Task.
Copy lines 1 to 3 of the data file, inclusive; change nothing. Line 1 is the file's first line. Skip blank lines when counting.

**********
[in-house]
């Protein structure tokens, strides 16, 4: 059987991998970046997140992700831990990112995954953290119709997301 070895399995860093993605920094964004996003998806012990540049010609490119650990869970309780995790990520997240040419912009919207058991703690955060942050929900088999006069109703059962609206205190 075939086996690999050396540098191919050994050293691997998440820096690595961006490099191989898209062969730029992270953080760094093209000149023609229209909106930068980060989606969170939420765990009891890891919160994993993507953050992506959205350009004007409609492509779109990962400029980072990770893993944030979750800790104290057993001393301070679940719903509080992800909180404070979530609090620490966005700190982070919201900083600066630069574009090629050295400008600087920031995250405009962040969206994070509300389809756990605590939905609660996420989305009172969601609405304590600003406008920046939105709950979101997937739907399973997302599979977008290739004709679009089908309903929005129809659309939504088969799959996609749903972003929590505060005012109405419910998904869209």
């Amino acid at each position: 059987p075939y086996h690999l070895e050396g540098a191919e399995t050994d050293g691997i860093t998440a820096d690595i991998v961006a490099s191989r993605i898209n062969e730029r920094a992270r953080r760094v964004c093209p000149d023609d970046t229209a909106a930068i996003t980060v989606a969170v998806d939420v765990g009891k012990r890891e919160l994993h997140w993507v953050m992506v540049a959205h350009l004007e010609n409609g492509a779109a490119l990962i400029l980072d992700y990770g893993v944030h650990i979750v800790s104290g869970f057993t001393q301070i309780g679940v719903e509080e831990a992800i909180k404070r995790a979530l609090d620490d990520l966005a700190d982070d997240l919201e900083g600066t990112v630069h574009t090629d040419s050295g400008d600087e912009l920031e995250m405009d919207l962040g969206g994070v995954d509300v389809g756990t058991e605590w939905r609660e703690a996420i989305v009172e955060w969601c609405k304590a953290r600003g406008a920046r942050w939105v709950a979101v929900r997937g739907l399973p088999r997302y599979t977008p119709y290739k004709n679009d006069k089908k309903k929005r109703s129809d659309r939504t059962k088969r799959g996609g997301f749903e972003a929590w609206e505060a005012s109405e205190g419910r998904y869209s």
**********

[in-house]
């Protein structure tokens, strides 16, 4: 059987991998970046997140992700831990990112995954953290119709997301 070895399995860093993605920094964004996003998806012990540049010609490119650990869970309780995790990520997240040419912009919207058991703690955060942050929900088999006069109703059962609206205190 075939086996690999050396540098191919050994050293691997998440820096690595961006490099191989898209062969730029992270953080760094093209000149023609229209909106930068980060989606969170939420765990009891890891919160994993993507953050992506959205350009004007409609492509779109990962400029980072990770893993944030979750800790104290057993001393301070679940719903509080992800909180404070979530609090620490966005700190982070919201900083600066630069574009090629050295400008600087920031995250405009962040969206994070509300389809756990605590939905609660996420989305009172969601609405304590600003406008920046939105709950979101997937739907399973997302599979977008290739004709679009089908309903929005129809659309939504088969799959996609749903972003929590505060005012109405419910998904869209």
């Amino acid at each position: 059987p075939y086996h690999l070895e050396g540098a191919e399995t050994d050293g691997i860093t998440a820096d690595i991998v961006a490099s191989r993605i898209n062969e730029r920094a992270r953080r760094v964004c093209p000149d023609d970046t229209a909106a930068i996003t980060v989606a969170v998806d939420v765990g009891k012990r890891e919160l994993h997140w993507v953050m992506v540049a959205h350009l004007e010609n409609g492509a779109a490119l990962i400029l980072d992700y990770g893993v944030h650990i979750v800790s104290g869970f057993t001393q301070i309780g679940v719903e509080e831990a992800i909180k404070r995790a979530l609090d620490d990520l966005a700190d982070d997240l919201e900083g600066t990112v630069h574009t090629d040419s050295g400008d600087e912009l920031e995250m405009d919207l962040g969206g994070v995954d509300v389809g756990t058991e605590w939905r609660e703690a996420i989305v009172e955060w969601c609405k304590a953290r600003g406008a920046r942050w939105v709950a979101v929900r997937g739907l399973p088999r997302y599979t977008p119709y290739k004709n679009d006069k089908k309903k929005r109703s129809d659309r939504t059962k088969r799959g996609g997301f749903e972003a929590w609206e505060a005012s109405e205190g419910r998904y869209s």